Journal of Business Ethics 89 (3):351-369 (2008)

Dennis Cooley
North Dakota State University
No one would deny that sustainability is necessary for individual, business, and national survival. How this goal is to be accomplished is a matter of great debate. In this article I will show that the United States and other developed countries have a duty to create sustainable cities, even if that is against a notion of private property rights considered as an absolute. Through eminent domain and regulation, developed countries can fulfill their obligations to current and future generations. To do so, the governments must reject perfectly competitive free market capitalism and the absolute right to private property, and more fully adopt social welfare capitalism as their economic system. The result will be a sustainable society that balances democracy, individual rights and individual flourishing with the community’s flourishing.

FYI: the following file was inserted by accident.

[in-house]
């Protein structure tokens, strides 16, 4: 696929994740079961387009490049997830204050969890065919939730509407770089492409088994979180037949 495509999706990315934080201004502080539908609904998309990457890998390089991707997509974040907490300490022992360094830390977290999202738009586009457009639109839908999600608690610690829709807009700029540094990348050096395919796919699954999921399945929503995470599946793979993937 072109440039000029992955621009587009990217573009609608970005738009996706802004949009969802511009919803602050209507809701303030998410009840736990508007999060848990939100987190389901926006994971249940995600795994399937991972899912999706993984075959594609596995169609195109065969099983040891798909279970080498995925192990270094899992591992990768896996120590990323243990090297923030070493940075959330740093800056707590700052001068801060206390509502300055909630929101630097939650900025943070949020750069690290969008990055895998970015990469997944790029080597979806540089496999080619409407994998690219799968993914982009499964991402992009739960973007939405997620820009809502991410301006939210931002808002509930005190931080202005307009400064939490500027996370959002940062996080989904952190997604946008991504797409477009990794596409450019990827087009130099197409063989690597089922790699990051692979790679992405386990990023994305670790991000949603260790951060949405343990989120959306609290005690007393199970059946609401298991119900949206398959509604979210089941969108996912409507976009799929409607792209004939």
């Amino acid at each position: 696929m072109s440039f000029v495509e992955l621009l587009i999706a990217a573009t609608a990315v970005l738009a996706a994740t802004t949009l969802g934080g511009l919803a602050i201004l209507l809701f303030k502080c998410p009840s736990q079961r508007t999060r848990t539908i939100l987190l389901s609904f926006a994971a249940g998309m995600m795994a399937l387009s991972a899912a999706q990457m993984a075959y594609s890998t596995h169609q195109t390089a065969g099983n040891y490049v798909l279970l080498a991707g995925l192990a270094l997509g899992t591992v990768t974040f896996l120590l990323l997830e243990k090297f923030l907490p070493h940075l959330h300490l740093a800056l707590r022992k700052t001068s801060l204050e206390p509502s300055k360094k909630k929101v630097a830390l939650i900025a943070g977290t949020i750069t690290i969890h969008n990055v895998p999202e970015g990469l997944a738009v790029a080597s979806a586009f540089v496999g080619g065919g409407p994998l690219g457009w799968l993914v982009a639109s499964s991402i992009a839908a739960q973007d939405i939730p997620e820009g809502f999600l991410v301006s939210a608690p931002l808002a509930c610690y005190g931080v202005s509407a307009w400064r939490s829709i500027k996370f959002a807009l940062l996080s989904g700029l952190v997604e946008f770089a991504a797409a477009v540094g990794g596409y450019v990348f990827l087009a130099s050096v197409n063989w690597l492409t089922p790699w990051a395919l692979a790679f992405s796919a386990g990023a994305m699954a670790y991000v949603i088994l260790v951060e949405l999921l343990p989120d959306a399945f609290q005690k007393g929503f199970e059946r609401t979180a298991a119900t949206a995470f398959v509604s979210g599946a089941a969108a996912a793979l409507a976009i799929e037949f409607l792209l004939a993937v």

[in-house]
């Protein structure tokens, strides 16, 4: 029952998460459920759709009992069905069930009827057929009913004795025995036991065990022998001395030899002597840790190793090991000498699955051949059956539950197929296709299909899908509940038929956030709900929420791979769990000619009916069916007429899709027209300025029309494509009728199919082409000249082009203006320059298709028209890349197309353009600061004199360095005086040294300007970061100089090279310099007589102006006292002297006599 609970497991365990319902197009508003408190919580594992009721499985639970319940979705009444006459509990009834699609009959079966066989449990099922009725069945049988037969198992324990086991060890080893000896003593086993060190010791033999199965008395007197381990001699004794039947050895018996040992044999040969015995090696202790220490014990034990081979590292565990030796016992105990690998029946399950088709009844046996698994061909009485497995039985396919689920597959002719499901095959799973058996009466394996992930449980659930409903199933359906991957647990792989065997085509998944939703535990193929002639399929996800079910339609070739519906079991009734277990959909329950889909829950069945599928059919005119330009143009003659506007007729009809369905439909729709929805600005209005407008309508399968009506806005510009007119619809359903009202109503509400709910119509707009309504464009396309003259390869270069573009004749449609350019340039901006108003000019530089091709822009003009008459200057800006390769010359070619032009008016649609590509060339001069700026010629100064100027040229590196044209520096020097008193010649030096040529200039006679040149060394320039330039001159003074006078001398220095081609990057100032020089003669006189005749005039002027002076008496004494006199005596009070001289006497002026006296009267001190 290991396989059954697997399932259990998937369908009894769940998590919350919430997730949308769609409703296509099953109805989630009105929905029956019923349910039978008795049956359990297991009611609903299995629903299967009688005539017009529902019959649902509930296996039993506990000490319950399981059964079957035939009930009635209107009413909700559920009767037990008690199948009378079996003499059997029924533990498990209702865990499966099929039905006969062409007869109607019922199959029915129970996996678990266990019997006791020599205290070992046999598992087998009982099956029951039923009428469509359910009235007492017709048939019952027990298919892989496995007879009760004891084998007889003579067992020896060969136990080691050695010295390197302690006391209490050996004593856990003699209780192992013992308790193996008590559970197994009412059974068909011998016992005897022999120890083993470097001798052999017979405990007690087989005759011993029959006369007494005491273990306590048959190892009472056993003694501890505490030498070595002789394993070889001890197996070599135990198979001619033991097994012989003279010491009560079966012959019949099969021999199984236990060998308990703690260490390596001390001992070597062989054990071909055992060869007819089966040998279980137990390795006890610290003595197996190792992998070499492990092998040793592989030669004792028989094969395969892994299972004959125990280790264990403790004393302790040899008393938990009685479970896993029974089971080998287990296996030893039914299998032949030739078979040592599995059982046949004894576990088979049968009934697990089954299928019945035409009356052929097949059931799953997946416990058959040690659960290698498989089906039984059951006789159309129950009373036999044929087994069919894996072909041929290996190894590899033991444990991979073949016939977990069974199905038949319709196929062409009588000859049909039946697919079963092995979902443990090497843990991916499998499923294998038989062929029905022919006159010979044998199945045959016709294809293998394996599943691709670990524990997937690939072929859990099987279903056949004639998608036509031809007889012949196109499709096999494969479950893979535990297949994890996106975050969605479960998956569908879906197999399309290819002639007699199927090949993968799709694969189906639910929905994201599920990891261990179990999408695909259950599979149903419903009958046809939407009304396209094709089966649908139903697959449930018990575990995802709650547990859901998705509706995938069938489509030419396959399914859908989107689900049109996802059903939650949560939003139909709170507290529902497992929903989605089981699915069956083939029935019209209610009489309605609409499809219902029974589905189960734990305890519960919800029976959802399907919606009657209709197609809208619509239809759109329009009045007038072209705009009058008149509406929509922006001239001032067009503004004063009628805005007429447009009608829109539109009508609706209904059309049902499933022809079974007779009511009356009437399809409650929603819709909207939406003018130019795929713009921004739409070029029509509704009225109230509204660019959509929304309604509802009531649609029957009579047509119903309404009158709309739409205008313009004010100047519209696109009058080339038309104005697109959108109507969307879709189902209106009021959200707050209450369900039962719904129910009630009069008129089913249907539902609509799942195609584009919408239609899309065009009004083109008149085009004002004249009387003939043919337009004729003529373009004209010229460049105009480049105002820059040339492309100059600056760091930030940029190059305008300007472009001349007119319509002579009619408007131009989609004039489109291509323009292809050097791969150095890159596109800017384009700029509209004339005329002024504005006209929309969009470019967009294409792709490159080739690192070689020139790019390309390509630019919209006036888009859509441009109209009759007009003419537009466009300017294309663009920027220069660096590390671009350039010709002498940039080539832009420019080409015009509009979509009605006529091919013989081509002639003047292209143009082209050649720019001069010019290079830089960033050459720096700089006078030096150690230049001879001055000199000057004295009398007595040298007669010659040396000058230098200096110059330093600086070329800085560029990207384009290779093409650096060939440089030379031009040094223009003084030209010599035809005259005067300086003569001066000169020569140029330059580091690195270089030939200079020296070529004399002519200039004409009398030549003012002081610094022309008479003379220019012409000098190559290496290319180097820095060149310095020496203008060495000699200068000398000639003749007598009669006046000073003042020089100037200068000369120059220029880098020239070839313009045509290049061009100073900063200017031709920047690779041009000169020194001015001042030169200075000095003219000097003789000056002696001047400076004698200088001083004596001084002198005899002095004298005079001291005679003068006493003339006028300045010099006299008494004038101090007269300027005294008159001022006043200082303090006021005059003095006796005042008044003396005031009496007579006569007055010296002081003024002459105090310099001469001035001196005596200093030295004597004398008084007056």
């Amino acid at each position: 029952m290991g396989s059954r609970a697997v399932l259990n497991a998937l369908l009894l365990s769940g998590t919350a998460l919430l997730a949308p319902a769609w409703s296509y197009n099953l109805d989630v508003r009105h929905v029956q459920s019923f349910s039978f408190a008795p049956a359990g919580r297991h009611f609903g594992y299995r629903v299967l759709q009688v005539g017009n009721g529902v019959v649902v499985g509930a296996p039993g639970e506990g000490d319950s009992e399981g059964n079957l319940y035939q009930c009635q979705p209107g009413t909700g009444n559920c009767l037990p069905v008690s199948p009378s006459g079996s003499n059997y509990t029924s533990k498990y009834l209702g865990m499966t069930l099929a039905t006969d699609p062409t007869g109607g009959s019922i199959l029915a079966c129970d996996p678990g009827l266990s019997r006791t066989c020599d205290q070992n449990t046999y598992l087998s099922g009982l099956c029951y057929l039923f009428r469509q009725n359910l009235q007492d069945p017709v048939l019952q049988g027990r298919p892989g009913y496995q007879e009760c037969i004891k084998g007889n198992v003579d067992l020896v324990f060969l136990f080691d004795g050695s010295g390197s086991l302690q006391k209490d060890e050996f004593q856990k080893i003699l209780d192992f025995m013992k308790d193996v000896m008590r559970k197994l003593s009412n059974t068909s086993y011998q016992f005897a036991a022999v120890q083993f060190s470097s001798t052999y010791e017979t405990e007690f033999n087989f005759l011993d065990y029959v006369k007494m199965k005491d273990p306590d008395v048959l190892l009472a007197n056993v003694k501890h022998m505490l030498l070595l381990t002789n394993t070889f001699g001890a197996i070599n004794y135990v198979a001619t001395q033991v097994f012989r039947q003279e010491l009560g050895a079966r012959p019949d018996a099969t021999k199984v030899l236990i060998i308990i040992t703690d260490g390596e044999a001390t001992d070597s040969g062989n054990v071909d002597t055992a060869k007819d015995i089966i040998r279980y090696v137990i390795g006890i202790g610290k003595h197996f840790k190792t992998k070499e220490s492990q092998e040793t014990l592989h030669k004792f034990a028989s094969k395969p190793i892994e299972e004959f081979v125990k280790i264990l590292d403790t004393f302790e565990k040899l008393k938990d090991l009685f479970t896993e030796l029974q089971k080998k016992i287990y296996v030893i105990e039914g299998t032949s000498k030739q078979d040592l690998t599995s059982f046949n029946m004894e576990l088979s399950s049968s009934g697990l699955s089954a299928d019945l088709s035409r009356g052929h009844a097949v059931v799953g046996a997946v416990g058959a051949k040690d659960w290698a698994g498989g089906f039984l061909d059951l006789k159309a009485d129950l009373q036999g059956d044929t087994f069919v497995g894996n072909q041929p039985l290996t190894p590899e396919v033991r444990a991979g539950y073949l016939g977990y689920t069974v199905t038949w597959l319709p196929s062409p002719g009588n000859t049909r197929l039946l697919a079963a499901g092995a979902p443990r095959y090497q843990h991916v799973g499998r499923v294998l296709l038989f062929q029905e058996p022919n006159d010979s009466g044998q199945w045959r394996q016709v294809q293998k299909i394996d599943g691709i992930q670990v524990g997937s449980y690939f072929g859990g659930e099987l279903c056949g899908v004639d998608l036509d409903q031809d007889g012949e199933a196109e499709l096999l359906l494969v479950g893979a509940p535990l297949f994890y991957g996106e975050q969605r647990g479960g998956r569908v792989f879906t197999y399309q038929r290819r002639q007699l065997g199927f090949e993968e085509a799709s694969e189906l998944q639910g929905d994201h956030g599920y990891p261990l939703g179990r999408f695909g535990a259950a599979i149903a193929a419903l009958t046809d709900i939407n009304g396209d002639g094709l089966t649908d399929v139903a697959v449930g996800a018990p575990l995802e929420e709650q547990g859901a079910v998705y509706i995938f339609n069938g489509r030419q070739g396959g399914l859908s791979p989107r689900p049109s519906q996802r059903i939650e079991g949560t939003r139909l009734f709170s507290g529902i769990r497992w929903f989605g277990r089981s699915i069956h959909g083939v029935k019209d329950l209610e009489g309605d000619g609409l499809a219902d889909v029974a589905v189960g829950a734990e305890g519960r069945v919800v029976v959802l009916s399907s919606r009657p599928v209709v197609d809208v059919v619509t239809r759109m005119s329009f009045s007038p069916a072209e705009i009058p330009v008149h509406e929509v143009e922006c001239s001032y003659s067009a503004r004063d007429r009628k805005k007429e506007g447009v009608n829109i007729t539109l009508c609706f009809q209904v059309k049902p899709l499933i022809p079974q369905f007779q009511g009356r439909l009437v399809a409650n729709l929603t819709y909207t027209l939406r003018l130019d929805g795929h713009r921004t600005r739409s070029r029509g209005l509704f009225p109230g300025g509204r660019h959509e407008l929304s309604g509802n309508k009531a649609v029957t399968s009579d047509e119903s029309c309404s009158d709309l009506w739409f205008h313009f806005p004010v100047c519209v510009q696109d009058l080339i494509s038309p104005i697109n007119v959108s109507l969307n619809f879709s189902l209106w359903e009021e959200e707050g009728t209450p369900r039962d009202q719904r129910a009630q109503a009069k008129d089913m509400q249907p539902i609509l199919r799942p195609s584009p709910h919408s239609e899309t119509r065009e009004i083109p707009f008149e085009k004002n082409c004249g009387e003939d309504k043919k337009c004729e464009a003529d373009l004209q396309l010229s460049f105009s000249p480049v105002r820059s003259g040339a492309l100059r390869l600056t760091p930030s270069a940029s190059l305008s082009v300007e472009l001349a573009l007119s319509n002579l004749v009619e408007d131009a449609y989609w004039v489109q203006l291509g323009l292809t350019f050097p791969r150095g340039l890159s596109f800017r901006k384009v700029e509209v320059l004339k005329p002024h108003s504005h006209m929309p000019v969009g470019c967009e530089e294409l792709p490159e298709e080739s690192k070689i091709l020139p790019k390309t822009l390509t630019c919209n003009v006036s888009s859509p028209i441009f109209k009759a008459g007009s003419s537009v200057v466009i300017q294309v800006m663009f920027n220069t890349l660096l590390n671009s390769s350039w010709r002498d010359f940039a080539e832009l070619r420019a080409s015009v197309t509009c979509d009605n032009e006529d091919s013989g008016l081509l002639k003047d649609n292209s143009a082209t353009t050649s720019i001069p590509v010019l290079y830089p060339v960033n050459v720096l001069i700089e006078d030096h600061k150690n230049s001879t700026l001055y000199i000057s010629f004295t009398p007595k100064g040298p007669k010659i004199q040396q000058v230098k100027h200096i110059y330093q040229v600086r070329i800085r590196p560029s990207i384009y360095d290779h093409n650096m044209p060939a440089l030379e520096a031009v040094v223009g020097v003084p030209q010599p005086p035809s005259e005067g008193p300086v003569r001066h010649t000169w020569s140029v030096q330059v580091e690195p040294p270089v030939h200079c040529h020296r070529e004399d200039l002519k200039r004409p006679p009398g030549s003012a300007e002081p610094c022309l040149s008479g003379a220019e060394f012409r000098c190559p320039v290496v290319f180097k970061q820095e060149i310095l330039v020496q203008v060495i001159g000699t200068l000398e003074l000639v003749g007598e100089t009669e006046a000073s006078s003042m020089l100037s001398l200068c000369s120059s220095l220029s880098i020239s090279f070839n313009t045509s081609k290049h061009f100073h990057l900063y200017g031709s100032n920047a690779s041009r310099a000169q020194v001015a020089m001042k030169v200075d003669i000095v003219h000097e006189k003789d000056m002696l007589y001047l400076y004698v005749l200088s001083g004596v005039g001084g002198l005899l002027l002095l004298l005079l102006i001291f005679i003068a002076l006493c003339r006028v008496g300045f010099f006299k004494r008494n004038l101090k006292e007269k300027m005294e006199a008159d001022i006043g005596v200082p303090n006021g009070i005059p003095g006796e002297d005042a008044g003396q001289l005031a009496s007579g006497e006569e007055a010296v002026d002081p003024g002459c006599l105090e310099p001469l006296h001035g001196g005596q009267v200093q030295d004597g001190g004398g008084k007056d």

Keywords capitalism  eminent domain  sustainability  environment  social welfare  private property
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Reprint years 2009
DOI 10.1007/s10551-008-0004-x
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References found in this work BETA

Anarchy, State, and Utopia.Robert Nozick - 1974 - New York: Basic Books.
Utilitarianism.J. S. Mill - 1861 - Oxford University Press UK.
Anarchy, State, and Utopia.Robert Nozick - 1974 - Philosophy 52 (199):102-105.
Capitalism and Freedom.Milton Friedman - 1962 - Ethics 74 (1):70-72.

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